“Sounds good,” I call back, standing by the window, looking out. I see the giant pecan trees just past the end of the yard where my sisters and I played many summers ago. “You younguns stay under the trees,” my daddy always said. “You could get a sun stroke in this heat. And watch out for them snakes might be crawling up here from the creek.”
I gaze beyond the trees at the fields stretching far to the south, now hard and lifeless from the harsh winter cold. I think of an earlier time when my father’s fields were alive with tiny sprouts of green things bursting through. The smell of spring filled the air, and the soil felt soft and warm beneath my bare feet. I was eight years old, and he was letting me help him break ground for the first time. I could barely reach the handles of the plow, but I felt twenty feet tall.
“You’re too young yet, son, to know if you wanta farm for a living,” he had said, spitting his snuff juice on the ground. “But this land’s been good to your mama and me, and I’m mighty proud of it. The best thing a man can have is land of his own.”
I turn away from the window. The little house in town seems a thousand miles away, and my vision of the old man living there is dim. Suddenly, it’s clear to me what I must do. I feel calm as I join my father in the kitchen. Still wearing his overcoat, he stands by the stove stirring something in a pot.
“Guess that fresh air made me hungry,” he says. “The coffee’s ready, and I’ll have supper warmed up in a jiffy.”
“Dad, I don’t want any supper. I just want to talk to you.”
“Well, if it’s about me moving, son, I already told you I ain’t gonna move.”
I pour two cups of coffee and sit down at the table. “No, Dad,” I say, “it’s not about moving. It’s about fixing up this old house and making it warmer and more comfortable.”
He stops stirring long enough to peer at me again, but it doesn’t bother me now. I’ve got a plan—no genteel approach this time, just straight commonsense talk. “I’m thinking how easy it would be to seal the walls of this house,” I begin. “I could put up some sheet rock or wood paneling. Maybe both.”
“I’ve lived in this house for fifty years, with these same walls. Don’t see no use in changing them now,” he says, still stirring in his pot.
I continue on, paying no attention to his words. “After I get the walls covered, I could have a couple of gas heaters installed.”
“I don’t take to that gas heat. You know that, son,” he says, turning the electric burner to low. He takes his place at the head of the table. “That gas heat ain’t natural. And I’ve heard tell of it blowing up folk’s houses.”
“This is the eighties, Dad; modern gas heaters have safety valves. They don’t blow up houses.”
He sits, noisily slurping his coffee from the saucer, not saying anything; like he’s waiting to see what I’m going to say next. I shiver as the wind rushes through the cracks in the walls. Outside, the sun’s going down, and darkness creeps into the kitchen. Reaching up, I pull the flyspecked light cord hanging above the table.
“Mama’s old sewing room is an ideal place for a bathroom,” I say. “I can install the commode and tub myself. I’ll just need someone to help me hook up the plumbing.”
“I don’t want no toilet inside my house,” he says. “It ain’t sanitary. I’m eighty years old, and I ain’t never had no toilet in my house. Ain’t aiming on having one now.”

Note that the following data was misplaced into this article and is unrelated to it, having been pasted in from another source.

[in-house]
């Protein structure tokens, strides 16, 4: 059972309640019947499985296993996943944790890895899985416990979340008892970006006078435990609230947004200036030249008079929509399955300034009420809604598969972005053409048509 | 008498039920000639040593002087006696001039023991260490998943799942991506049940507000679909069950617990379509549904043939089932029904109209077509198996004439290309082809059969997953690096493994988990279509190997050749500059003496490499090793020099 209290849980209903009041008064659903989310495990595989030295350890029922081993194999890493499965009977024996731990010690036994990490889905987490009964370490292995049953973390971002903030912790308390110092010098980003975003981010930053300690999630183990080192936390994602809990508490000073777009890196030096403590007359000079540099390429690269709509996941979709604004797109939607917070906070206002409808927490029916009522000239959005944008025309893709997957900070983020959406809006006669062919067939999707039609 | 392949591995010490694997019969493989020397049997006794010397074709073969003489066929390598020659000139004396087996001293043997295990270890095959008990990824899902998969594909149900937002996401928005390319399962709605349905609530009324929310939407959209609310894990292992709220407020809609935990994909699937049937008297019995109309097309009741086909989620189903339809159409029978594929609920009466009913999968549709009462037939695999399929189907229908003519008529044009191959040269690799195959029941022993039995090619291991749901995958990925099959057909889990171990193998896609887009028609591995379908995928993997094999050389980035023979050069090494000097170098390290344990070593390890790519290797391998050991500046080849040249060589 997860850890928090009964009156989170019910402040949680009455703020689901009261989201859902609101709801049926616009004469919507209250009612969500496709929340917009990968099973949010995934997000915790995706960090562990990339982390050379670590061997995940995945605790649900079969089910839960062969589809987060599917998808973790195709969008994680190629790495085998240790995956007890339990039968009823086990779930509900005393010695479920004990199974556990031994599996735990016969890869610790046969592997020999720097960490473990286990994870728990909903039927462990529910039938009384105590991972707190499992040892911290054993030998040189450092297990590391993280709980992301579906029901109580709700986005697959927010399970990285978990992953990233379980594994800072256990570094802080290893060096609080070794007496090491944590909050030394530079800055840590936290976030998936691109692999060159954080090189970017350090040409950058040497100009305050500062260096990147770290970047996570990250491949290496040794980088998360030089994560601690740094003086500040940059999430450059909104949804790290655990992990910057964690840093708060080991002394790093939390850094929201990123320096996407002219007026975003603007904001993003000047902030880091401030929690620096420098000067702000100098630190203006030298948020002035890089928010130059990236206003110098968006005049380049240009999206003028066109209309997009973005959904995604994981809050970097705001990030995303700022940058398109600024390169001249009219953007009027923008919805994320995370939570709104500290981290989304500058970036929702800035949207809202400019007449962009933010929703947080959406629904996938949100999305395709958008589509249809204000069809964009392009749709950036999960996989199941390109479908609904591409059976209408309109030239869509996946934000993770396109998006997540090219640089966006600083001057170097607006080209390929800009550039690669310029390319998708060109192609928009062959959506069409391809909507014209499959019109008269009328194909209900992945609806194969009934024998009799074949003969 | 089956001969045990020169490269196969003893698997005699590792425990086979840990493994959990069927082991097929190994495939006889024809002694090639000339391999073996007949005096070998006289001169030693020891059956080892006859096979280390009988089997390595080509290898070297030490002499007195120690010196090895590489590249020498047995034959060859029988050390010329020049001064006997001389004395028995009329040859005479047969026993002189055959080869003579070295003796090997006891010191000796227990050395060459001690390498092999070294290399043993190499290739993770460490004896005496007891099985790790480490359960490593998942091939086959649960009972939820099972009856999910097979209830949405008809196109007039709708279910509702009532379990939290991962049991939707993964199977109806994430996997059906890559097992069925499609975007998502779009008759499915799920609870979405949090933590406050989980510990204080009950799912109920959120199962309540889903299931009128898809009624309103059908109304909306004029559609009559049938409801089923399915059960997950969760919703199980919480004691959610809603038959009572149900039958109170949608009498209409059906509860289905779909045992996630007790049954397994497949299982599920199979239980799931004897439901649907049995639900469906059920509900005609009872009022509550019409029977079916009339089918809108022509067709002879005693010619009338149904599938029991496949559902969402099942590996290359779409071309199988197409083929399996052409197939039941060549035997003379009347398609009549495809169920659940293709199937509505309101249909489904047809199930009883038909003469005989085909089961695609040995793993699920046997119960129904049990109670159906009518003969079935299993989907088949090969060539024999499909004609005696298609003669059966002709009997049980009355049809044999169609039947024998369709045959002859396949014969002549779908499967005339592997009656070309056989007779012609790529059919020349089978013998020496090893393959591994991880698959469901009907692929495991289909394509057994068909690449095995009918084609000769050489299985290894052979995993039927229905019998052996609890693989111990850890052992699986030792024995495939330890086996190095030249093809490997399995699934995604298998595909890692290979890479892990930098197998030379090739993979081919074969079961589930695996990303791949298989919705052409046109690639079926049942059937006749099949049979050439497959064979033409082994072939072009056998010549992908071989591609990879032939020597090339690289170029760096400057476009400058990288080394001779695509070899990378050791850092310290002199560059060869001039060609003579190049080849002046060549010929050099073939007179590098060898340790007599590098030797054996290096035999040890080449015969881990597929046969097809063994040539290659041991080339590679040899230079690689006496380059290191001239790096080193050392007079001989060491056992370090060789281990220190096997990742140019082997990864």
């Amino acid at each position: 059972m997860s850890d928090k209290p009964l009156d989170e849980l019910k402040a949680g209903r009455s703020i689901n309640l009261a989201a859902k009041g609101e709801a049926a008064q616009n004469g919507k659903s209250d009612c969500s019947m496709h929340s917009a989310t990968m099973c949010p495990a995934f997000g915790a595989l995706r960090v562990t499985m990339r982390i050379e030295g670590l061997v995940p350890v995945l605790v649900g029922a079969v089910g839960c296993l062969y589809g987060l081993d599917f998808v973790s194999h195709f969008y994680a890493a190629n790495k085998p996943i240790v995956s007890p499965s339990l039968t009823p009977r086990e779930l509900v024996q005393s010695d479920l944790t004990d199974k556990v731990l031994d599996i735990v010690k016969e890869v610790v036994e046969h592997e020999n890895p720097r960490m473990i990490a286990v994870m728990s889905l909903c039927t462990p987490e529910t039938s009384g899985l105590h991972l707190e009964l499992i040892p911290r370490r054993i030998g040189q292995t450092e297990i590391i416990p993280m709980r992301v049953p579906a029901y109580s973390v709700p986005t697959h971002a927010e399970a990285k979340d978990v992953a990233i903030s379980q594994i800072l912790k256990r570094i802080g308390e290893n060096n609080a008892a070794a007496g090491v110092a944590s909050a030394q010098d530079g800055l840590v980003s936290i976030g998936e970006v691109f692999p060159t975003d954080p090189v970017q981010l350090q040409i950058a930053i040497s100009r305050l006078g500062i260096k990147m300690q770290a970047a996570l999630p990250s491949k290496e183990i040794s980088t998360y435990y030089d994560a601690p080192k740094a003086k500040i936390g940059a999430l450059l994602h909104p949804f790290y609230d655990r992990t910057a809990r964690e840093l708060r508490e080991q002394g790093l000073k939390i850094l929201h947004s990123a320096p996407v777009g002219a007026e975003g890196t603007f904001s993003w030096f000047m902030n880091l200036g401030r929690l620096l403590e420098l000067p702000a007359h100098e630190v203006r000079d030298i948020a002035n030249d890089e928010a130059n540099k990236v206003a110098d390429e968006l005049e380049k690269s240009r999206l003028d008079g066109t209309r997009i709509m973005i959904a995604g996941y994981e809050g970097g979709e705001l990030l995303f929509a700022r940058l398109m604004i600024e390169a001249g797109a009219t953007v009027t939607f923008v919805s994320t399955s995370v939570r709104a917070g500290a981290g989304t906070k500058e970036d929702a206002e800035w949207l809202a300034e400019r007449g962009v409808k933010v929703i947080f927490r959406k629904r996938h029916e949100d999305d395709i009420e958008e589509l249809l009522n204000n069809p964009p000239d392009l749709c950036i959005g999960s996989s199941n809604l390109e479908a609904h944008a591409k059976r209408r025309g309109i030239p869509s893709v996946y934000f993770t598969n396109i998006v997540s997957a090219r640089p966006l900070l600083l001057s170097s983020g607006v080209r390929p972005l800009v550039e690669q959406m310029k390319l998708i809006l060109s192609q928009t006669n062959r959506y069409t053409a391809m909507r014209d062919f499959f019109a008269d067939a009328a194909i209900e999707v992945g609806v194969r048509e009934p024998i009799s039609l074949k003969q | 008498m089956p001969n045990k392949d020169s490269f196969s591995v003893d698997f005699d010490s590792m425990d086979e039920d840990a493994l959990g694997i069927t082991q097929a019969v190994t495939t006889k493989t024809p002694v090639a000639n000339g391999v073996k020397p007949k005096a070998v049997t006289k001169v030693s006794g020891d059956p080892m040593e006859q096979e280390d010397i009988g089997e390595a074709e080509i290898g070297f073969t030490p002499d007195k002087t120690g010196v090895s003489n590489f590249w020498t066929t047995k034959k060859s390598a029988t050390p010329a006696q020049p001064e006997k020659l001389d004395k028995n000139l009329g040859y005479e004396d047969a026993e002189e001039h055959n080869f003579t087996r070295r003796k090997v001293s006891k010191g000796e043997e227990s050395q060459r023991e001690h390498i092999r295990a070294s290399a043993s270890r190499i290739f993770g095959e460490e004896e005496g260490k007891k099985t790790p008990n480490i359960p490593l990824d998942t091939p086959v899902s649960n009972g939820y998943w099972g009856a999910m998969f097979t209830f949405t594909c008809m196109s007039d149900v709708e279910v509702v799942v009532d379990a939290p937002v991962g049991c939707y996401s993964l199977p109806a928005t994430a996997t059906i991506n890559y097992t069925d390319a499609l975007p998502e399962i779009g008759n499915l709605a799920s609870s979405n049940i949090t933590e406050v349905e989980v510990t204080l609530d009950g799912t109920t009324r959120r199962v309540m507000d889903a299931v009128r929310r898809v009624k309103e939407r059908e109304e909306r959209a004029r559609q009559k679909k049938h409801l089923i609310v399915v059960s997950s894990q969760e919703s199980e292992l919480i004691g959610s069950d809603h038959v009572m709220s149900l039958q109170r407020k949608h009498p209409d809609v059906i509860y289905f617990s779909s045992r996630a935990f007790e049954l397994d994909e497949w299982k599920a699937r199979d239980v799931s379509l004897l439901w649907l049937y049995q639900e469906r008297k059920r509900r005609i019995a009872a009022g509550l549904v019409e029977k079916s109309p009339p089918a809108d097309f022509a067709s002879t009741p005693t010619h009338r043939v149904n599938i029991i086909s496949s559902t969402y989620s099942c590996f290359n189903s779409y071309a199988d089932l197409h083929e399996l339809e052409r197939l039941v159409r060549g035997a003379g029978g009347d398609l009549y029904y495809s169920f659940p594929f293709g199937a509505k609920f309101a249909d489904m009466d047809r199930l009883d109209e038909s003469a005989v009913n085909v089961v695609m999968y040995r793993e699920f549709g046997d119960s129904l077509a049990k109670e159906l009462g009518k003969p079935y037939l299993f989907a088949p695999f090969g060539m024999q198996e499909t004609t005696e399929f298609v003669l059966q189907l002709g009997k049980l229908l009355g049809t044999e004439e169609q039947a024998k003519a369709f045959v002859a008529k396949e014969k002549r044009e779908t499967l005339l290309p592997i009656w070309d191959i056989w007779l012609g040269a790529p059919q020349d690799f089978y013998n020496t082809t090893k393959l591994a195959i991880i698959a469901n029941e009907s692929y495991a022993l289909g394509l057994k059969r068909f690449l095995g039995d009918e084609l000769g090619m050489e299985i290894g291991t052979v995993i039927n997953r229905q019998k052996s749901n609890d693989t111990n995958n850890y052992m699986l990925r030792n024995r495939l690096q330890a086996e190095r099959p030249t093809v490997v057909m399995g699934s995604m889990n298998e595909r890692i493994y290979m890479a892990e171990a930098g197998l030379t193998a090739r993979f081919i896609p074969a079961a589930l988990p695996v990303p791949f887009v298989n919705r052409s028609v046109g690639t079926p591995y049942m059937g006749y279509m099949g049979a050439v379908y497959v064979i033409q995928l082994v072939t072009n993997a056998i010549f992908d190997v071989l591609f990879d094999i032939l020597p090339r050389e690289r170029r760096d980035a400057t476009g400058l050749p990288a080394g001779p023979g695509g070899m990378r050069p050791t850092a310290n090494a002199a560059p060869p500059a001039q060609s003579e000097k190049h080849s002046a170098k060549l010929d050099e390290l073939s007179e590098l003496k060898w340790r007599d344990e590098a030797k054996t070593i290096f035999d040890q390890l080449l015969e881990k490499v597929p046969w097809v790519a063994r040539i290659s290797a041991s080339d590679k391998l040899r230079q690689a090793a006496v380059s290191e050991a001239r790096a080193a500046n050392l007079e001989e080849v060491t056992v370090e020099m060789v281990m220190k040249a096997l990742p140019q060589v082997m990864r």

“All right, Dad. I’m tired of trying to reason with you. I don’t blame you for not wanting to leave your home, but when I plan to fix up this broken-down house, you don’t want that either. You’d rather sit around in tons of clothes than let me make it warm for you.” I get up and stir the pot on the stove, my insides sizzling like the Lima beans in the pot.
“For the life of me, I don’t see why you wanta go out in the cold to take a leak when you could have a toilet next to your bedroom. Not sanitary, my foot. It’d be more sanitary than your stinking outhouse. And you talk about gas heat not being natural. Well, it ain’t natural to cook supper wearing your overcoat.”
I’ve put my foot down, and I could cut out my tongue. “I worry about you, Dad,” I say, choking back tears. “I can’t stand to see you living like this any longer. If you won’t cooperate with me, I’ll put you in the old folks’ home. And this time, Dad, I mean it.”
When I open the back door, the bitter wind cuts through my thin clothes like the knife that’s cutting through my heart. “The people from Human Resources will be calling on you next week,” I say, as I close the door behind me.
I barely make it down the back porch steps when I hear the kitchen door open. Turning, I see my old man standing there in the doorway, leaning on his cane.
“Come on back in here, Thomas,” he commands. “Let’s talk this thing over. I don’t want them welfare folks snooping around my place.”
“You talk, Dad; I’ll listen,” I say, as I go back into the kitchen and sit down with him at the table.
“Didn’t know I worried you, son. And I’m trying real hard to understand. But I don’t see no reason for you to worry about me. I’m doing fine the way things are.”
I think of his mule and the blankets tacked around her pen. “Dad, it’s kinda like you and old Sal.”
He just sits there with his toothless mouth drawn up to his nose, not saying anything. I get up and turn on the burner under the coffeepot. After a while he pushes up from his chair and hobbles to the refrigerator. He takes out some cornbread and fried pork chops and puts them in the oven to heat. All of a sudden, he chuckles heartily.
“Well, I’ll be danged,” he says, as he pours the beans into a bowl. “If it’ll make you rest better to get this old house all gussied up, then let’s get at it, starting Monday.”
I smell the chops warming in the oven. I’m famished. I help my father set the table, and we sit down to eat. He takes his teeth out of his pocket and puts them in his mouth.
“You say grace, son,” he says.
Halfway through supper, he gives me a sly look and says, “Son, I’ve been studying about that little house in town you talked about. Maybe you oughta go ahead and buy it. A sort of investment, like you said.”
“I will, Dad.”
“And you’ll know when the right time comes for me to move in,” he adds.
“Yes, Dad.” Outside the wind is still. I dip myself a second helping of Lima beans. “Dad, when we finish fixing up your house, let’s build a barn for old Sal. A small one. Just big enough for her. But nice and warm.”
“I’d like that, son,” my father says, quietly slurping his coffee.
Copyright © 1992 Ruth Gillis